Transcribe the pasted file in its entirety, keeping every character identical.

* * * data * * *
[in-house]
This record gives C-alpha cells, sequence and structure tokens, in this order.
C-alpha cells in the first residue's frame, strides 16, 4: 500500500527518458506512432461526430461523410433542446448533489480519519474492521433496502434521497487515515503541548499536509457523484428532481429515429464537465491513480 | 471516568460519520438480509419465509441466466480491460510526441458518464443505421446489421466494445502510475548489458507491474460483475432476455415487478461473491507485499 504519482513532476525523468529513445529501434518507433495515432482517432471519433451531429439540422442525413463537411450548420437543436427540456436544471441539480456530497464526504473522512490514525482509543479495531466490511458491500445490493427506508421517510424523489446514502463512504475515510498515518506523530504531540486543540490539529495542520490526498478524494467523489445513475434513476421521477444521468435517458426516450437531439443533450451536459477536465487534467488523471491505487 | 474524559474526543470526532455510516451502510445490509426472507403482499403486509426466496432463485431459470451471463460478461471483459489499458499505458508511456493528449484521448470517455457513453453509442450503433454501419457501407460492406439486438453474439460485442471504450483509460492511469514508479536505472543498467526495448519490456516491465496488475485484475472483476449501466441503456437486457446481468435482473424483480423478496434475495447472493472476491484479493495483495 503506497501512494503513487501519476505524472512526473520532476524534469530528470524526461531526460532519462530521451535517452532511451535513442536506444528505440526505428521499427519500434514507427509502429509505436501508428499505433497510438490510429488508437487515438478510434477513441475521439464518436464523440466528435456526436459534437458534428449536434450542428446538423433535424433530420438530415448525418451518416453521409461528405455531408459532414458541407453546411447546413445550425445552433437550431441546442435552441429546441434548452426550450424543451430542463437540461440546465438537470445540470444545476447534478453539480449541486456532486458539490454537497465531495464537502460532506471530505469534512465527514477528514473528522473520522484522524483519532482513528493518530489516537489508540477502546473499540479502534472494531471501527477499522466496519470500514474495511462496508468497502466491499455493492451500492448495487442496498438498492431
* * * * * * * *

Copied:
[in-house]
This record gives C-alpha cells, sequence and structure tokens, in this order.
C-alpha cells in the first residue's frame, strides 16, 4: 500500500527518458506512432461526430461523410433542446448533489480519519474492521433496502434521497487515515503541548499536509457523484428532481429515429464537465491513480 | 471516568460519520438480509419465509441466466480491460510526441458518464443505421446489421466494445502510475548489458507491474460483475432476455415487478461473491507485499 504519482513532476525523468529513445529501434518507433495515432482517432471519433451531429439540422442525413463537411450548420437543436427540456436544471441539480456530497464526504473522512490514525482509543479495531466490511458491500445490493427506508421517510424523489446514502463512504475515510498515518506523530504531540486543540490539529495542520490526498478524494467523489445513475434513476421521477444521468435517458426516450437531439443533450451536459477536465487534467488523471491505487 | 474524559474526543470526532455510516451502510445490509426472507403482499403486509426466496432463485431459470451471463460478461471483459489499458499505458508511456493528449484521448470517455457513453453509442450503433454501419457501407460492406439486438453474439460485442471504450483509460492511469514508479536505472543498467526495448519490456516491465496488475485484475472483476449501466441503456437486457446481468435482473424483480423478496434475495447472493472476491484479493495483495 503506497501512494503513487501519476505524472512526473520532476524534469530528470524526461531526460532519462530521451535517452532511451535513442536506444528505440526505428521499427519500434514507427509502429509505436501508428499505433497510438490510429488508437487515438478510434477513441475521439464518436464523440466528435456526436459534437458534428449536434450542428446538423433535424433530420438530415448525418451518416453521409461528405455531408459532414458541407453546411447546413445550425445552433437550431441546442435552441429546441434548452426550450424543451430542463437540461440546465438537470445540470444545476447534478453539480449541486456532486458539490454537497465531495464537502460532506471530505469534512465527514477528514473528522473520522484522524483519532482513528493518530489516537489508540477502546473499540479502534472494531471501527477499522466496519470500514474495511462496508468497502466491499455493492451500492448495487442496498438498492431